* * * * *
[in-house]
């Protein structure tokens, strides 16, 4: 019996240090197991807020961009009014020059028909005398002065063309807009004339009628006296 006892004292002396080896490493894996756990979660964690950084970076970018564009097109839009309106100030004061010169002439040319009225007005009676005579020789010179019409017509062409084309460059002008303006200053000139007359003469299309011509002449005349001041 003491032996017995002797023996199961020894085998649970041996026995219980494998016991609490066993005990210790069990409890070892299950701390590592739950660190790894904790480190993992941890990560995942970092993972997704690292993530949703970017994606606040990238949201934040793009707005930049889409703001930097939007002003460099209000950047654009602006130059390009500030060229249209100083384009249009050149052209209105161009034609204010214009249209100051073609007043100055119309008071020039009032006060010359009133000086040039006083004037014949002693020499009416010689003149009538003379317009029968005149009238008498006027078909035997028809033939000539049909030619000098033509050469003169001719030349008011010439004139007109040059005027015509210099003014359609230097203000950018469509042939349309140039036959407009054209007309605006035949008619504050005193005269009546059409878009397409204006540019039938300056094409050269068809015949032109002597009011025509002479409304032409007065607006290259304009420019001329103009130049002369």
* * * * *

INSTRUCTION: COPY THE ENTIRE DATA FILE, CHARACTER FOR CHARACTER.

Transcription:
[in-house]
């Protein structure tokens, strides 16, 4: 019996240090197991807020961009009014020059028909005398002065063309807009004339009628006296 006892004292002396080896490493894996756990979660964690950084970076970018564009097109839009309106100030004061010169002439040319009225007005009676005579020789010179019409017509062409084309460059002008303006200053000139007359003469299309011509002449005349001041 003491032996017995002797023996199961020894085998649970041996026995219980494998016991609490066993005990210790069990409890070892299950701390590592739950660190790894904790480190993992941890990560995942970092993972997704690292993530949703970017994606606040990238949201934040793009707005930049889409703001930097939007002003460099209000950047654009602006130059390009500030060229249209100083384009249009050149052209209105161009034609204010214009249209100051073609007043100055119309008071020039009032006060010359009133000086040039006083004037014949002693020499009416010689003149009538003379317009029968005149009238008498006027078909035997028809033939000539049909030619000098033509050469003169001719030349008011010439004139007109040059005027015509210099003014359609230097203000950018469509042939349309140039036959407009054209007309605006035949008619504050005193005269009546059409878009397409204006540019039938300056094409050269068809015949032109002597009011025509002479409304032409007065607006290259304009420019001329103009130049002369």